The government has failed its A-levels once again with today's record results, as sixth-formers jump around clutching their fantastic results only to turn round and see everyone is a winner, waving the same fantastic results.
Ministers and quangoland lackeys, trotted out their well-worn phrases - 'How dare anyone put them down. We all should be celebrating their hard work, not criticising them'.
But that's not the point, as noted in the today's Guardian.
Time and again, New Labour's 'record A-levels' has been exposed as a sham. A deliberate ploy to try to hit ridiculous targets of 50% in higher education and keep down the unemployment figures.
They've tried every trick in the book to boost the pass rate and inflate the grades. Making exams easier, watering down exams with course-work, introducing soft subjects, skewing the statistics and tinkering with the grade boundaries.
It's all a far cry from the days when bright, hard working sixth-formers would be rightly rewarded for their efforts, with a well-earned place at a proper university, studying a proper subject.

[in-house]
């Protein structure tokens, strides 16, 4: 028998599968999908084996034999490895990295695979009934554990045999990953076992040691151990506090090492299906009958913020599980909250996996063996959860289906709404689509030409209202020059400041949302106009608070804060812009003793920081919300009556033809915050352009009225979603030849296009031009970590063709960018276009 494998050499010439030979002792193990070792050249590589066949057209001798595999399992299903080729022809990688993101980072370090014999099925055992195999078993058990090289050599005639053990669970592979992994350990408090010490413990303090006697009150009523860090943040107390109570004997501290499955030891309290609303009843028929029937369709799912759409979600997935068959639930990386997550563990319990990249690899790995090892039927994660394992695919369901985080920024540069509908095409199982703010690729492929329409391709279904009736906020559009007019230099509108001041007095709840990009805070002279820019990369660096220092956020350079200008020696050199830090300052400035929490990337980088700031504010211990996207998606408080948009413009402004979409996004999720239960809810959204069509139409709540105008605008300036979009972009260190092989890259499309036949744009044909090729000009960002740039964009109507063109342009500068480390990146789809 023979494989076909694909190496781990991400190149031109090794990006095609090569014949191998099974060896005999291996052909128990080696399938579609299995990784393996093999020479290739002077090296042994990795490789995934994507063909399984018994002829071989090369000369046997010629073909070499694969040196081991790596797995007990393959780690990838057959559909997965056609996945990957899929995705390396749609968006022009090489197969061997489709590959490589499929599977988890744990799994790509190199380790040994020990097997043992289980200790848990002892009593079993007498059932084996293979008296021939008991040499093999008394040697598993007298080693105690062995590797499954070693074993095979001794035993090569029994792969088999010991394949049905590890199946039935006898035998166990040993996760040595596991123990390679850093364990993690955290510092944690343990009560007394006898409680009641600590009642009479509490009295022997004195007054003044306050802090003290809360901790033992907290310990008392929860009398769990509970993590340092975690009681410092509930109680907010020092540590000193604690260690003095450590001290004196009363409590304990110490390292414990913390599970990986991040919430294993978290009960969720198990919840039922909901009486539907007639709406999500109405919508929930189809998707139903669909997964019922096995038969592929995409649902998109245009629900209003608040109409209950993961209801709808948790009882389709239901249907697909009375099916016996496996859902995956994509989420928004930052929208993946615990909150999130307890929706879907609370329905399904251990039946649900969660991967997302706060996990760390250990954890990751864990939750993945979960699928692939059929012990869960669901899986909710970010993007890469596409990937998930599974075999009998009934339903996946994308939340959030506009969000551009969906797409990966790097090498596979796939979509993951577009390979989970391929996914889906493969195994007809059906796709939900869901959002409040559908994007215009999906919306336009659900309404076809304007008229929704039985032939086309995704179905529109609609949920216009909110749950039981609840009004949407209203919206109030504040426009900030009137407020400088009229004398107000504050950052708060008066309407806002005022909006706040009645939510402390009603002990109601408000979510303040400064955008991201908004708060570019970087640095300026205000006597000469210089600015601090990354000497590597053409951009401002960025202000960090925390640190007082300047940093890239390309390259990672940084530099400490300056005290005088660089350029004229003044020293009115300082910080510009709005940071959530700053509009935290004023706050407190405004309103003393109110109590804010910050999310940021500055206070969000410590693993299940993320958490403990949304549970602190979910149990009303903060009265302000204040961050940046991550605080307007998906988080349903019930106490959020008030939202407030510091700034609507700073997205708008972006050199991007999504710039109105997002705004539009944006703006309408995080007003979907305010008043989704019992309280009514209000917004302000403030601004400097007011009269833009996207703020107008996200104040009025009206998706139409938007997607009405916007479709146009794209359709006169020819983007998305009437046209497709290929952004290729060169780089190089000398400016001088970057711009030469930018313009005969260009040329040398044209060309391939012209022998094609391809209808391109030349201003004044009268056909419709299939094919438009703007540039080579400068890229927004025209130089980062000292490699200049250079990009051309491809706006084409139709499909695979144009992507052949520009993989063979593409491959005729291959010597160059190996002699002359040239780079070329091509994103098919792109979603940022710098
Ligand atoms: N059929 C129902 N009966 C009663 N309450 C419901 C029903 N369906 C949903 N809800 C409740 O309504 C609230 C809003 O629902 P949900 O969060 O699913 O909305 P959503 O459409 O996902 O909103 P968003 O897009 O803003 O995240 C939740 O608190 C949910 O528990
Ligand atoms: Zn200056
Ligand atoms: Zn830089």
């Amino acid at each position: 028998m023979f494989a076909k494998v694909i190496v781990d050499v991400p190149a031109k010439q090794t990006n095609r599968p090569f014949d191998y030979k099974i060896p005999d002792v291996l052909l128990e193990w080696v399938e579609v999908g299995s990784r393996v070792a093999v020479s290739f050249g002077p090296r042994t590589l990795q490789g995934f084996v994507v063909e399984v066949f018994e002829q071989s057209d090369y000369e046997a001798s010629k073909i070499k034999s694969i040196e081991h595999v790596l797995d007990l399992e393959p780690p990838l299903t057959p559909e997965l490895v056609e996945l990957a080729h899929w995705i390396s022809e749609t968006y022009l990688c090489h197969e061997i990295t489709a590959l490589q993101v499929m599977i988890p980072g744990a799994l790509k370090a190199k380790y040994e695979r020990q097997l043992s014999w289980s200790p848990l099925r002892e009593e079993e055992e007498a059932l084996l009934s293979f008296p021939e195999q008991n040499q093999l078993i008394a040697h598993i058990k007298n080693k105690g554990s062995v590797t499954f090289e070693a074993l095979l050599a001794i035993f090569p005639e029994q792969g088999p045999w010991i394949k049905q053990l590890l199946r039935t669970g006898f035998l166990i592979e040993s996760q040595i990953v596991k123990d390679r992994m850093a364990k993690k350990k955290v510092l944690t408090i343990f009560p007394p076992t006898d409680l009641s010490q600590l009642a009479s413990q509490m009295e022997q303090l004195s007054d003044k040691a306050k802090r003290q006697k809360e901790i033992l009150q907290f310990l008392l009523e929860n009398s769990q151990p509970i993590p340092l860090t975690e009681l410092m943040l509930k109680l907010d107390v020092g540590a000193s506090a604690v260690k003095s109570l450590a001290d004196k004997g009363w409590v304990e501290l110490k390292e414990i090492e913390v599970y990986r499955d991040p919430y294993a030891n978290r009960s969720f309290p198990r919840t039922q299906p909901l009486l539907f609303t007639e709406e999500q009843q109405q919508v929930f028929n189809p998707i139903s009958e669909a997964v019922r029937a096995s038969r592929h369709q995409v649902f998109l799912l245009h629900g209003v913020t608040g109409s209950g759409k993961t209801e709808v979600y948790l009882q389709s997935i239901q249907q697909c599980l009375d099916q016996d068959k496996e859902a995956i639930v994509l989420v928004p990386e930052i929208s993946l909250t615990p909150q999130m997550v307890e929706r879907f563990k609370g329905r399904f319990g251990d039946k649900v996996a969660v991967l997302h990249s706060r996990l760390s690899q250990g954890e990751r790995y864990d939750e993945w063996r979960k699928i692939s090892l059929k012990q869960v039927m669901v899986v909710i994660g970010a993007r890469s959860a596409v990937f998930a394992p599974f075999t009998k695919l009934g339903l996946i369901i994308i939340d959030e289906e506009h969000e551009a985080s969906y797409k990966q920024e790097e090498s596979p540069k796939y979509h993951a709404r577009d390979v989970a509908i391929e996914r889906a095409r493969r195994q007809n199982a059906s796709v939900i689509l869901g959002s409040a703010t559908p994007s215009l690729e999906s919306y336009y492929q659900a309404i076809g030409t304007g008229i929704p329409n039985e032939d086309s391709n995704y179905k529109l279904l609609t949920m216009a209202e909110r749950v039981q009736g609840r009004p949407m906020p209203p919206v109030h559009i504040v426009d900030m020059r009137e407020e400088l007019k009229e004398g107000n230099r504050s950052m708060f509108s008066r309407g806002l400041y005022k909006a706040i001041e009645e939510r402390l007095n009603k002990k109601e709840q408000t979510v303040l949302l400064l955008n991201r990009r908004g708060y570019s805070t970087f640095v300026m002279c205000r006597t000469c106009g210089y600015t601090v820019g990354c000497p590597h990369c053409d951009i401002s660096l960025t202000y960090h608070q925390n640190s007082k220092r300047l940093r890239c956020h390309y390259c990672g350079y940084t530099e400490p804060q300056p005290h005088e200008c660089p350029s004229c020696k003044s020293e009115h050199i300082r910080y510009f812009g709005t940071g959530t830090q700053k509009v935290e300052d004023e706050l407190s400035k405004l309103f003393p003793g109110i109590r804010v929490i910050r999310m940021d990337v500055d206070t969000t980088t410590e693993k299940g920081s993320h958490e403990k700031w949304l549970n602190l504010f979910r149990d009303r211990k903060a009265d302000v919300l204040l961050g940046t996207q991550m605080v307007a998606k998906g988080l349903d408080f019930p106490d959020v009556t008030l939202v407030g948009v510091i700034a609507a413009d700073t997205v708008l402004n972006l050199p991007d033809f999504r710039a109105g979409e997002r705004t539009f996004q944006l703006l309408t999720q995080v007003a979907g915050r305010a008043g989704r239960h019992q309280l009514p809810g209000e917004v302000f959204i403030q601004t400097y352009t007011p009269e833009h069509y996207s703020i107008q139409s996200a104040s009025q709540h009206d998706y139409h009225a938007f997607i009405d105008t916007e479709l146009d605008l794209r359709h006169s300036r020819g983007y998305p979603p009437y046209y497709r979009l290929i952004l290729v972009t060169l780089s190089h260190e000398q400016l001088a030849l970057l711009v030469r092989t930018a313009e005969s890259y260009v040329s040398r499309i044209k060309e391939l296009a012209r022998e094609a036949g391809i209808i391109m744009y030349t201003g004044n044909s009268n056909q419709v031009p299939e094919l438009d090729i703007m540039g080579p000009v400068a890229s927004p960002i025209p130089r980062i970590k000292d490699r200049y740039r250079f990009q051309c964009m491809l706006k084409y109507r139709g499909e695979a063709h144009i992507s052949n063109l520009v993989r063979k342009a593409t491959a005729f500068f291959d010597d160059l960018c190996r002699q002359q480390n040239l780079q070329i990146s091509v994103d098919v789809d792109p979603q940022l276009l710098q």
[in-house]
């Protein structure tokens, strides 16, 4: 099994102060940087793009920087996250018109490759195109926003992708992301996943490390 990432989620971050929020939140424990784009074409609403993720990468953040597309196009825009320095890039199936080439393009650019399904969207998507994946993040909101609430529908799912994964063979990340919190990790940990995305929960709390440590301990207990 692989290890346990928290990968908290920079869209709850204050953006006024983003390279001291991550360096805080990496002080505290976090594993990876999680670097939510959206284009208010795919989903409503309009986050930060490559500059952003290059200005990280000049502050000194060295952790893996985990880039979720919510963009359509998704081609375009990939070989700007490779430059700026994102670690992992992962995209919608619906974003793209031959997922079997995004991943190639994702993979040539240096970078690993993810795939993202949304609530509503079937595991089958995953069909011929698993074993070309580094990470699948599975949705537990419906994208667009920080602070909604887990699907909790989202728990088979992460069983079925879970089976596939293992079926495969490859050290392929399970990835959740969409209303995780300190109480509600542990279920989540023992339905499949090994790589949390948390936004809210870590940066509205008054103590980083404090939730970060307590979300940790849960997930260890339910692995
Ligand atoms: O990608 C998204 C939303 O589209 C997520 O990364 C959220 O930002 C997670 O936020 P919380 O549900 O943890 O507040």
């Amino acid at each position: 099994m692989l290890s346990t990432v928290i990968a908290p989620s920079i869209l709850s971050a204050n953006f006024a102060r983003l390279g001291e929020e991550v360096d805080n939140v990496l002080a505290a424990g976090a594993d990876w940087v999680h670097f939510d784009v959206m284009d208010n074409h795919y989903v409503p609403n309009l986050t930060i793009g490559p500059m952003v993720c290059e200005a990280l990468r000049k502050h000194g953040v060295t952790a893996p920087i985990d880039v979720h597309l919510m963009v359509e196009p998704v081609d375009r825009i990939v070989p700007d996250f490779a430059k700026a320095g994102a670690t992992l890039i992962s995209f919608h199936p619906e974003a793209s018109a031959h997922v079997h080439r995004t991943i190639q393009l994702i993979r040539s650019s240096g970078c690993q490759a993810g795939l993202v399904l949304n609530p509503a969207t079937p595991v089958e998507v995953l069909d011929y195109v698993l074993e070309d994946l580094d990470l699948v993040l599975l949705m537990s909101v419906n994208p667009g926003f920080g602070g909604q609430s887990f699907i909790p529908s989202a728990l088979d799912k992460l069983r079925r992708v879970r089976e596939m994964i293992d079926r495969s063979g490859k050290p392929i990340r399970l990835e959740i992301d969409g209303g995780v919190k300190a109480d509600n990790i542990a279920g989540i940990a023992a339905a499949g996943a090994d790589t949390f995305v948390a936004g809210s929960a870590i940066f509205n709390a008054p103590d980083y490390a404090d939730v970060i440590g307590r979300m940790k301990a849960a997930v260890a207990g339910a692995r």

And that applied just as much to the youngsters from working class backgrounds, as it did to the kids from the posh schools, which most of New Labour's top ministers attended.
Now, for many students, it will a couple of years at Smalltown Polytech - rebranded Bigcity University - 'studying' Media and Computer Games. Until they get fed up and leave.
Faced with the grades sham, the proper universities are trying to keep up standards by introducing their own entrance exams, because the A-levels are not worth the paper they are written on.
Disillusioned overseas students are being used to prop-up the cash-strapped rebranded polys and offered 'rotten' degrees for their efforts. Home students are enticed with the sop of easy subjects, with the word 'studies' in the title. Without an A-level gold standard, the student drop out and failure rate at the so-called 'universities' is soaring.
Soon A-levels, in England at least, could be a thing of the past. To be replaced by vocational 'diplomas'. Industry chiefs recently warned the government what everyone else has been saying for ages - the new Diplomas to replace academic A-levels aren't worth the paper they're written on.
So what next for the failed education experiment? Raising the school-leaving age is a neat way of taking the NEETS out of the rising unemployment figures. Then just give away the A-levels as a School Leaving Certificate. All students get results and everyone passes.
In the shallow, fantasy world of New Labour, everyone's a winner - except the students, schools, parents, universities and this country's future.